By Jim Norman and Glynn Wilson –
WASHINGTON, D.C. — Americans’ support for the so-called “tea party” has dropped to its lowest level since the movement emerged on the national political scene prior to the 2010 midterm elections, according to the latest Gallup poll on the subject. Only 17 percent of Americans now say they consider themselves tea party supporters.
The tea party emerged in 2009 in opposition to the new Obama administration’s proposal to pass the first ever law regulating the health care industry, and many Americans took sides for or against the movement in the midterm elections the next year when support peaked at 32 percent in November 2010, according to Gallup’s numbers.
The anti-government, anti-Washington movement was widely credited by the mainstream media with helping the Republican Party gain control of the U.S. House of Representatives.
As support gradually eroded over the next year, opponents of the tea party gained the upper hand and have led supporters in all 10 Gallup polls measuring views of the movement since the start of 2012. Since August 2012, support has failed to reach 25 percent, and it has fallen below 20 percent in each of the last two polls.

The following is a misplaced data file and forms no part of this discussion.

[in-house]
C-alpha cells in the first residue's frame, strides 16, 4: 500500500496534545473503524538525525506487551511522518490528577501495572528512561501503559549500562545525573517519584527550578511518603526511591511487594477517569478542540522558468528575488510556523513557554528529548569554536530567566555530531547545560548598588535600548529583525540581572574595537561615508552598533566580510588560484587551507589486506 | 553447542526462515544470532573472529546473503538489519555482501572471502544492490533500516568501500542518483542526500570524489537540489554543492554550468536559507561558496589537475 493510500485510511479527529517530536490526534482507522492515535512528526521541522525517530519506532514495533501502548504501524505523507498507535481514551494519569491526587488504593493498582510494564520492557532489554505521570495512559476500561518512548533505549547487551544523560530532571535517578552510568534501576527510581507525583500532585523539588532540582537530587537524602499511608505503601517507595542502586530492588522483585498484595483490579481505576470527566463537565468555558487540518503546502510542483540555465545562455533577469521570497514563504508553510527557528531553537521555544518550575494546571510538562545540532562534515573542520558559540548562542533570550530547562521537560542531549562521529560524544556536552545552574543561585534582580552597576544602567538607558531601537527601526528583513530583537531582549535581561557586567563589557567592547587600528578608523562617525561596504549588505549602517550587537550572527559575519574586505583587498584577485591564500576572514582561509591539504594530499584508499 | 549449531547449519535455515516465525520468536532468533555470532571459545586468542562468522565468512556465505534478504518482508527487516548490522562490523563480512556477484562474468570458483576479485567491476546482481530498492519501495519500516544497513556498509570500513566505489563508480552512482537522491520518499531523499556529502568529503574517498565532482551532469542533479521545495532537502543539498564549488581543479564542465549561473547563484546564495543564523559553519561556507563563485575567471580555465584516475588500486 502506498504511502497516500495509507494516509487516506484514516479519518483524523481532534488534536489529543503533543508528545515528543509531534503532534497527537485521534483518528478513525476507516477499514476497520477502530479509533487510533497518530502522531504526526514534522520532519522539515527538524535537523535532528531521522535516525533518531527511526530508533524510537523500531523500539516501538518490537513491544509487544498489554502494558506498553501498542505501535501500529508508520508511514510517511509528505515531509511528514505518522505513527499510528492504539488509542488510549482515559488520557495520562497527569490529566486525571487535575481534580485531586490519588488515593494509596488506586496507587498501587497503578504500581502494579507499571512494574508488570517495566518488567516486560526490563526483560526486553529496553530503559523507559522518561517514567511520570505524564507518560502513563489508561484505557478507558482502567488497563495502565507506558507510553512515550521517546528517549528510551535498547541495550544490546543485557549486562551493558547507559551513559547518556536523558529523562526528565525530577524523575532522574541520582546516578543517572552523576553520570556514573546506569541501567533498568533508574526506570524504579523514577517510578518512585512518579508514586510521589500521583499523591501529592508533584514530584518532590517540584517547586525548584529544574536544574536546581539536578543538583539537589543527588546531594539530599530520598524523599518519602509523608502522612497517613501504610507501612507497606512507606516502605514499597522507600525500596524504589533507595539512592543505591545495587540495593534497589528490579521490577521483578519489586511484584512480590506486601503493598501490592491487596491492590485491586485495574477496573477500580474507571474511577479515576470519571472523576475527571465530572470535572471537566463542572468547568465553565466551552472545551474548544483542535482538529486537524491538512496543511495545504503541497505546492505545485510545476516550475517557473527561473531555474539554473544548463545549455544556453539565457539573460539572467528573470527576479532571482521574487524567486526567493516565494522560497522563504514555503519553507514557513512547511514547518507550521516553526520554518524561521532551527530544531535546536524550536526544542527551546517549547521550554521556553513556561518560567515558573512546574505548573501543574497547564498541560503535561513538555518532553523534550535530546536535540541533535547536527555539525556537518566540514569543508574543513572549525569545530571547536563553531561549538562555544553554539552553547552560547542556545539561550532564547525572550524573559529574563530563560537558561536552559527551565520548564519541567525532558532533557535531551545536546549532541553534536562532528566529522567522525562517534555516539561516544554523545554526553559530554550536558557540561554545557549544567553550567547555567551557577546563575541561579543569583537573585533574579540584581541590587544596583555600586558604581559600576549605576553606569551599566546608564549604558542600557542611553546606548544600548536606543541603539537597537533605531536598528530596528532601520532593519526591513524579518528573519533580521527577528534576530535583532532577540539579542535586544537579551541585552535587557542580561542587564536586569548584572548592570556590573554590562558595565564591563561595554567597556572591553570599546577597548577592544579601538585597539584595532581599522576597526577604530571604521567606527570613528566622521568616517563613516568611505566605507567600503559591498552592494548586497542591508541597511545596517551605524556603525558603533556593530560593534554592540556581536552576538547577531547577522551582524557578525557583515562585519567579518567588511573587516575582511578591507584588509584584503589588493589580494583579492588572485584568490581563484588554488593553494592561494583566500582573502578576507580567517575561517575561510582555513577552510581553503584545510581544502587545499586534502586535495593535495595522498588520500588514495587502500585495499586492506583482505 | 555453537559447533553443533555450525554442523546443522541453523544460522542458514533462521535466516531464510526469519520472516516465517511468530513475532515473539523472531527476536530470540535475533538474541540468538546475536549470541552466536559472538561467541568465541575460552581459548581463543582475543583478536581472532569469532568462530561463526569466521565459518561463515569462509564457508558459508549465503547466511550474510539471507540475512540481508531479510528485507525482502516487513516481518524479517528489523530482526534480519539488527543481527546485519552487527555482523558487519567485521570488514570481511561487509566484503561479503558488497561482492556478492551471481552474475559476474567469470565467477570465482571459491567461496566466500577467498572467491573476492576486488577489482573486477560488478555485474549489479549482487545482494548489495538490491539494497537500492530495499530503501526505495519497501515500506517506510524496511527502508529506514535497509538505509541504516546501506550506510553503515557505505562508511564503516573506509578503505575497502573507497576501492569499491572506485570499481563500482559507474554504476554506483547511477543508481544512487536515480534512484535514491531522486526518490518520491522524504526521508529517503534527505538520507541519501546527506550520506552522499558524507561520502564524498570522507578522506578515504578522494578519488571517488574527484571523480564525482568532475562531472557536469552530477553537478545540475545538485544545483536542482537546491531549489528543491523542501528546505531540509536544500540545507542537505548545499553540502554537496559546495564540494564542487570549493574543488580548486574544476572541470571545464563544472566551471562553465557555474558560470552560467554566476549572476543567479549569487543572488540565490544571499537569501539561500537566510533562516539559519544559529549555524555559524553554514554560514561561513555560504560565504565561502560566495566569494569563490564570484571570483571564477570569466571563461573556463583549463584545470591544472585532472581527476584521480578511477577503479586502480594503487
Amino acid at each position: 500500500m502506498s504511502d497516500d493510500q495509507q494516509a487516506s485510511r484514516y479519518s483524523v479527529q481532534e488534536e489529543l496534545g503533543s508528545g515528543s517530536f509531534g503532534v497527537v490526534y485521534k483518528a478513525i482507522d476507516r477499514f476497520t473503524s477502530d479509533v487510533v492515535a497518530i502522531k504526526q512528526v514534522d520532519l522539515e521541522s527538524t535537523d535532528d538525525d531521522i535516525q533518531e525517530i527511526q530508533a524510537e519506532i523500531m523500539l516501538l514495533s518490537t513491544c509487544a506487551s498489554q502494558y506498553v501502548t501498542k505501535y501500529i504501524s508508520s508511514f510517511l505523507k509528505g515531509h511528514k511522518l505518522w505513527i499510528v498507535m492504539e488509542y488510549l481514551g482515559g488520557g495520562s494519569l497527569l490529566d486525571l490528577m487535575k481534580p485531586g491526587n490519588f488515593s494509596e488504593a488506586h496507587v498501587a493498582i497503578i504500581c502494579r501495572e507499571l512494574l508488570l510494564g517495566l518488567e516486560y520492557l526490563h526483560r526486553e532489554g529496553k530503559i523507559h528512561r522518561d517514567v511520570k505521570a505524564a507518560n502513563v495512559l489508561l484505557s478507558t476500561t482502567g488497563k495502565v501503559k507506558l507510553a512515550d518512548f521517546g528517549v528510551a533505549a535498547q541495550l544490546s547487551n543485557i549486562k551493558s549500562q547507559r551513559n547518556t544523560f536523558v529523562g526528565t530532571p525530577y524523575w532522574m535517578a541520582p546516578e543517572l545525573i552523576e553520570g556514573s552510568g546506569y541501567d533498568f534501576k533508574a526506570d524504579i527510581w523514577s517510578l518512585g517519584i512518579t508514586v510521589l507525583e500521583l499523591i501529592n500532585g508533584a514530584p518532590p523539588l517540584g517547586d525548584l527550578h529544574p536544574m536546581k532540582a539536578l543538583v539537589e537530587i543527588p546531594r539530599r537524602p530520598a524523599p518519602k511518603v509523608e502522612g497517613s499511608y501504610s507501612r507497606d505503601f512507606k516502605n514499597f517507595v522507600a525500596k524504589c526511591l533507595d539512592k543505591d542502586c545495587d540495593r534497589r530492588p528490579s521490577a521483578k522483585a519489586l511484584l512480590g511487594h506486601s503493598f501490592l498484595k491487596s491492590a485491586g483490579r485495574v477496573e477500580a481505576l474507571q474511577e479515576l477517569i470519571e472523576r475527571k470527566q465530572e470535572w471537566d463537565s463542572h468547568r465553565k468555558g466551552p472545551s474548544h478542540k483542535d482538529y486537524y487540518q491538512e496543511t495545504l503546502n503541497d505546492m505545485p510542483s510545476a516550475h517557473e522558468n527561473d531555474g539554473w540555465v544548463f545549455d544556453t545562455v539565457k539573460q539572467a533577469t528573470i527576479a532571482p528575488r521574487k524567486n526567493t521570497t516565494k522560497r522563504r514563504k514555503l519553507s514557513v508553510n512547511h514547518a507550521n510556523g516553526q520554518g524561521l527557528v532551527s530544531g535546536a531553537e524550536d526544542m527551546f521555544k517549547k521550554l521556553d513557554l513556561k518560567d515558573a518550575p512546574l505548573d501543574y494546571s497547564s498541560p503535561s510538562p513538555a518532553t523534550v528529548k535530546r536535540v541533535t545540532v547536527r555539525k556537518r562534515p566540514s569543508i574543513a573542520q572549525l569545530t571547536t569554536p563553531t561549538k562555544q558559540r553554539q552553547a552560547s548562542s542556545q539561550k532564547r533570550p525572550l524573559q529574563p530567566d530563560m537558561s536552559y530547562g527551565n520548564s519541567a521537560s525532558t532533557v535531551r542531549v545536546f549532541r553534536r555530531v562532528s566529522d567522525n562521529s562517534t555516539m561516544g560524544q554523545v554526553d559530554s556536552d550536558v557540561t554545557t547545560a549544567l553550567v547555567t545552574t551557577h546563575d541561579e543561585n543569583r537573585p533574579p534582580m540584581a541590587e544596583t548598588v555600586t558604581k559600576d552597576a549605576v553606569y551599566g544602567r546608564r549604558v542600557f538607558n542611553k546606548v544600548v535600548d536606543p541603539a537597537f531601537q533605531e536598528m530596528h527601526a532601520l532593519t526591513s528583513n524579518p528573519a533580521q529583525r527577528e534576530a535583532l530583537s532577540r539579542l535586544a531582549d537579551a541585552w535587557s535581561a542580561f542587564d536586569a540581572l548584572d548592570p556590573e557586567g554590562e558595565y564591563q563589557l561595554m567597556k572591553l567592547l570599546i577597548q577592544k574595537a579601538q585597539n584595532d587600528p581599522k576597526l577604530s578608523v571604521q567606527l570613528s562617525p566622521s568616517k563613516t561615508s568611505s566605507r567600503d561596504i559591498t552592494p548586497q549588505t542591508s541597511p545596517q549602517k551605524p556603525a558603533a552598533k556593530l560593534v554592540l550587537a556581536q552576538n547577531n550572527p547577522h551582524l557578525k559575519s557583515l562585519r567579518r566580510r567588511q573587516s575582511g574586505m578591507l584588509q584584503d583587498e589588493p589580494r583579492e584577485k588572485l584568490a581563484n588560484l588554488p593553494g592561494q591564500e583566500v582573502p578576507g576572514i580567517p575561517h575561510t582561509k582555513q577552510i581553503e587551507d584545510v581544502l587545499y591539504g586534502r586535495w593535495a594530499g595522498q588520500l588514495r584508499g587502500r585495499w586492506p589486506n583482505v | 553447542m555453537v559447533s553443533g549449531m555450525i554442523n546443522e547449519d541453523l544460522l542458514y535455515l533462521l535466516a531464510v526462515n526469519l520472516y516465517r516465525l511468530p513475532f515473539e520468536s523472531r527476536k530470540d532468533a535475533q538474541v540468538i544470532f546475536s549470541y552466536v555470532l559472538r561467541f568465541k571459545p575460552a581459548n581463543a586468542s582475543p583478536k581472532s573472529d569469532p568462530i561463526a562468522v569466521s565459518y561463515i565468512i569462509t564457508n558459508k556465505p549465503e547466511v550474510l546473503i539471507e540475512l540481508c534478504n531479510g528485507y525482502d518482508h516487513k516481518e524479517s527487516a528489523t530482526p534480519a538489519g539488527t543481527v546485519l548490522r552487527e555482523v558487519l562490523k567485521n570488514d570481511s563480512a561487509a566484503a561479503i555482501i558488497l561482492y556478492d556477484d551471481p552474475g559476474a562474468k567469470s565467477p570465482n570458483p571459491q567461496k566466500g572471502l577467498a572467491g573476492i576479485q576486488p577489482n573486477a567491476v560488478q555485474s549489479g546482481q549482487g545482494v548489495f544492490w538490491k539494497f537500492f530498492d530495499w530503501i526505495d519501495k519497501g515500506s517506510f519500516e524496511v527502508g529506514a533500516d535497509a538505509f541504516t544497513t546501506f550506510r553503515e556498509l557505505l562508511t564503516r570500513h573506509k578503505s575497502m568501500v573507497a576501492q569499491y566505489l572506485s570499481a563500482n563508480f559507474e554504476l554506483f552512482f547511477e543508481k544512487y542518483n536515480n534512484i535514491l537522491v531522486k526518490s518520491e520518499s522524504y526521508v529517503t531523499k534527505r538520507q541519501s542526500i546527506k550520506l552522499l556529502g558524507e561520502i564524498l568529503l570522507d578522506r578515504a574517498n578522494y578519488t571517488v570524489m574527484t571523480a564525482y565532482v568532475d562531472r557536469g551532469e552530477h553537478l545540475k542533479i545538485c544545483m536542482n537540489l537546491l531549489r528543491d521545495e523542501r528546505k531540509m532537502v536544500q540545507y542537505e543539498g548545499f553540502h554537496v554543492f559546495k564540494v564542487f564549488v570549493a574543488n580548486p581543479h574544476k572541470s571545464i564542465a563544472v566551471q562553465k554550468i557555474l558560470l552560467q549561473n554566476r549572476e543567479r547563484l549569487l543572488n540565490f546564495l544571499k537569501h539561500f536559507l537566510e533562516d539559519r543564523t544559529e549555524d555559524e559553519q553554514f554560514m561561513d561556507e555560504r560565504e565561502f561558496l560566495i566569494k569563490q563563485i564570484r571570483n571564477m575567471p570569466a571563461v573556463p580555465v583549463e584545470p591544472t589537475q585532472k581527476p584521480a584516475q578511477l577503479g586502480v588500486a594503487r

Meanwhile, opposition peaked at 31 percent just ahead of last year’s midterm elections, but has dropped to 24 percent in the most recent Gallup poll.
“Support for and opposition to the tea party movement have been consistently divided along ideological and political lines over the last five years, with Republicans and conservatives the biggest supporters, and Democrats and liberals the strongest opponents,” Gallup says.
A comparison of the combined results of the first two Gallup polls measuring tea party support, in March and May 2010, and the two most recent polls, from this month and November of last year, reveals where support and opposition are strongest and where the most significant changes have taken place.
Almost two-thirds (63 percent) of conservative Republicans were supporters in the earliest polls. About four in 10 (42 percent) still support the tea party, but the 21-percentage-point drop since the 2010 polls is second only to the plunge in support from Republican leaners (independents who lean toward the GOP). A majority (52 percent) of GOP leaners, a key source for Republican votes, were supporters in the 2010 polls, but a 29-point drop has left only 23 percent still supporting the movement.
On the other side, liberal Democrats were the strongest opponents (61 percent) in the two 2010 polls, and their opposition was almost as high (59 percent) in the two most recent polls.
A few groups that were more likely to be supporters than opponents in 2010 have since switched sides, including those 65 and older, and those who are married.
“While support for the tea party has not increased among any major subgroup since 2010, opposition to it has gone up among one — those with postgraduate education,” Gallup says. “In the earlier polls, 36 percent of this group opposed the tea party, and that number has grown to 53 percent.”
So the most educated people in the country are the most opposed to this fledgling movement.